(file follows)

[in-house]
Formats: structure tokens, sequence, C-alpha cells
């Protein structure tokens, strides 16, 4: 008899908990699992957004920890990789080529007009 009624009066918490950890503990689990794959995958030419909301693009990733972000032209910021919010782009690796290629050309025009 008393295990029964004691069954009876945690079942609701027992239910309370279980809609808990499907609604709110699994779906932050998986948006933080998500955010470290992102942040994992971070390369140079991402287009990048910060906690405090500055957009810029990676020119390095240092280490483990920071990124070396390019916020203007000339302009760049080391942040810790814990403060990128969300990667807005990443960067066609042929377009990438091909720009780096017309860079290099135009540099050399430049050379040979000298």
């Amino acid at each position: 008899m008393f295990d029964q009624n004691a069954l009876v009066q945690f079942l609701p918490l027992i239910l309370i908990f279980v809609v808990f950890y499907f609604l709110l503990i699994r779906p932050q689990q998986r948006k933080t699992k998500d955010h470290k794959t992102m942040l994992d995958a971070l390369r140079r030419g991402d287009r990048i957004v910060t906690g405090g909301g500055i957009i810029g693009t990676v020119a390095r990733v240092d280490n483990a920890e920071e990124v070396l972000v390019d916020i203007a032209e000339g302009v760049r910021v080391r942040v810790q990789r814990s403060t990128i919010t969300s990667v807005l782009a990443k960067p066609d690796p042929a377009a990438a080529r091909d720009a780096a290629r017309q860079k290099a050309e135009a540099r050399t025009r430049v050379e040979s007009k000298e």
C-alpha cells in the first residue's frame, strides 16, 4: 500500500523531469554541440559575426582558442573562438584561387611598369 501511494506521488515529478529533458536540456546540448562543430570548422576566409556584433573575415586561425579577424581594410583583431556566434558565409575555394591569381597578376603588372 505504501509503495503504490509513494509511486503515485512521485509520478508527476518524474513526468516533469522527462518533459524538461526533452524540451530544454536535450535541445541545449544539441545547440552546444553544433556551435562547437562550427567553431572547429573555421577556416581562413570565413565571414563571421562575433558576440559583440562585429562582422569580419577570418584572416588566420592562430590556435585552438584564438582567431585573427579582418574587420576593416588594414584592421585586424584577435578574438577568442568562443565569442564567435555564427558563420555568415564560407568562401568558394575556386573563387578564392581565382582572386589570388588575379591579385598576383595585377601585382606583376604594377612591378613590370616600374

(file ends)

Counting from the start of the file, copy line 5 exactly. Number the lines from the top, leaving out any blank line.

C-alpha cells in the first residue's frame, strides 16, 4: 500500500523531469554541440559575426582558442573562438584561387611598369 501511494506521488515529478529533458536540456546540448562543430570548422576566409556584433573575415586561425579577424581594410583583431556566434558565409575555394591569381597578376603588372 505504501509503495503504490509513494509511486503515485512521485509520478508527476518524474513526468516533469522527462518533459524538461526533452524540451530544454536535450535541445541545449544539441545547440552546444553544433556551435562547437562550427567553431572547429573555421577556416581562413570565413565571414563571421562575433558576440559583440562585429562582422569580419577570418584572416588566420592562430590556435585552438584564438582567431585573427579582418574587420576593416588594414584592421585586424584577435578574438577568442568562443565569442564567435555564427558563420555568415564560407568562401568558394575556386573563387578564392581565382582572386589570388588575379591579385598576383595585377601585382606583376604594377612591378613590370616600374